Throughout Italy's history, prophetic voices-poets, painters, philosophers-have bolstered the struggle for social and political emancipation. These voices denounced the vices of compatriots and urged them toward redemption. They gave meaning to suffering, helping to prevent moral surrender; they provided support, with pathos and anger, which set into motion the moral imagination, culminating in redemption and freedom. While the fascist regime attempted to enlist Mazzini and the prophets of the Risorgimento in support of its ideology, the most perceptive anti-fascist intellectual and political leaders composed eloquent prophetic pages to sustain the resistance against the totalitarian regime. By the end of the 1960s, no prophet of social emancipation has been able to move the consciences of the Italians. In this Italian story, then, is our story, the world's story, inspiration for social and political emancipation everywhere.
As we wrestle with the role and limits of policing, a political philosopher who spent over two decades as a New York City police officer and Vermont chief of police presents a normative account of what it means to police a pluralist democracy. Invoking his vast experience, Brandon del Pozo argues that we all have the prerogative to use force to protect others, but police embody the government's unique duty to do so effectively and with restraint. He recasts order maintenance as brokering and enforcing the fair terms of social cooperation in our public spaces, for the protection of minority interests, and for a society where diverse conceptions of the good can flourish. The reasons why we police, he says, must be ones that all citizens can evaluate as equals. His book explains the democratic commitments of policing, and lays the groundwork for meaningful police innovation and reform.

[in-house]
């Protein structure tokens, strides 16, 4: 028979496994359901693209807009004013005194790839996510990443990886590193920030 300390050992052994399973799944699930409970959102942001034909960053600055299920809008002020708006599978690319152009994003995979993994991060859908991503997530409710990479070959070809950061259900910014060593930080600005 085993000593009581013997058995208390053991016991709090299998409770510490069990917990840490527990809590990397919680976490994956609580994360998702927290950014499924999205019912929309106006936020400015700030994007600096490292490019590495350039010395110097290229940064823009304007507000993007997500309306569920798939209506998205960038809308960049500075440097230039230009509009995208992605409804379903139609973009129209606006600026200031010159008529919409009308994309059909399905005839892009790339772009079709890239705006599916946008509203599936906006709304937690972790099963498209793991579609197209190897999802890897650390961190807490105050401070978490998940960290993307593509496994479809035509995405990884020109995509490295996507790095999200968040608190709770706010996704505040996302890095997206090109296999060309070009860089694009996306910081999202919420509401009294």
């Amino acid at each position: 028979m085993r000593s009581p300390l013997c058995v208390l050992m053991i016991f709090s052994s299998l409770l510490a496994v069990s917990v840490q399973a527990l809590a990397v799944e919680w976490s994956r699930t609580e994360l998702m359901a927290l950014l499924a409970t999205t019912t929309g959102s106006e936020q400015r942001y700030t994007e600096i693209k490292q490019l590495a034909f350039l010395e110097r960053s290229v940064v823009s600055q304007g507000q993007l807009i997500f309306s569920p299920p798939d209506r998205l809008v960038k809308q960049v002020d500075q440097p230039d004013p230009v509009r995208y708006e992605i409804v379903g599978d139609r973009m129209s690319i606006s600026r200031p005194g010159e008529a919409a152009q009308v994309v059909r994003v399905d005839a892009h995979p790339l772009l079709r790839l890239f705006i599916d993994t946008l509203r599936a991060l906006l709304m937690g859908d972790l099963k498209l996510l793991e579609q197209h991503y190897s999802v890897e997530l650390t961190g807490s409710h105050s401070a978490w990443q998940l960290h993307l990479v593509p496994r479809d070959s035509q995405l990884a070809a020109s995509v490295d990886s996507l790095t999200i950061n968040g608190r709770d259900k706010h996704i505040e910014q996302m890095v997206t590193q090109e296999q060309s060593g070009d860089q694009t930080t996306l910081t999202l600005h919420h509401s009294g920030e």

Israel's Declaration of Independence brings to life the debates and decisions at the founding of the state of Israel. Through a presentation of the drafts of Israel's Declaration of Independence in English for the first time, Neil Rogachevsky and Dov Zigler shed new light on the dilemmas of politics, diplomacy, and values faced by Israel's leaders as they charted the path to independence and composed what became modern Israel's most important political text. The stakes began with war, state-building, strategy, and great power politics, and ascended to matters of high principle: freedom, liberty, sovereignty, rights, and religion. Using fast-paced narration of the meetings of Israel's leadership in April and May 1948, this volume tells the astonishing story of the drafting of Israel's Declaration of Independence, enriching and reframing the understanding of Israel's founding and its ideas - and tracing its legacy.
This interdisciplinary volume explores the relationship between history and a range of disciplines in the humanities and social sciences: economics, political science, political theory, international relations, sociology, philosophy, law, literature and anthropology. The relevance of historical approaches within these disciplines has shifted over the centuries. Many of them, like law and economics, originally depended on self-consciously historical procedures. These included the marshalling of evidence from past experience, philological techniques and source criticism. Between the late nineteenth and the middle of the twentieth century, the influence of new methods of research, many indebted to models favoured by the natural sciences, such as statistical, analytical or empirical approaches, secured an expanding intellectual authority while the hegemony of historical methods declined in relative terms. In the aftermath of this change, the essays collected in History in the Humanities and Social Sciences reflect from a variety of angles on the relevance of historical concerns to representative disciplines as they are configured today.
Since the last biography of Montesquieu in English (Shackleton, Oxford, 1961) Montesquieu scholarship has been entirely renewed, culminating in a critical edition of his complete works in twenty-two volumes that is nearing completion. Since 1998, this new edition of the complete works has considerably modified what was known about Montesquieu and his procedures, eliciting new translations and further studies. Additionally, several thousand manuscript pages were made public in 1994 and continue to generate further scholarly inquiry. The author of this compact biography, originally published by Gallimard 2017, is the director of the critical edition of the works and the most qualified scholar of Montesquieu. At once an introduction to Montesquieu's thought and a synthesis of current knowledge about his life and work, this book is full of insights and revised judgements about Montesquieu and how his political philosophy helped thrust Enlightenment onto the European agenda.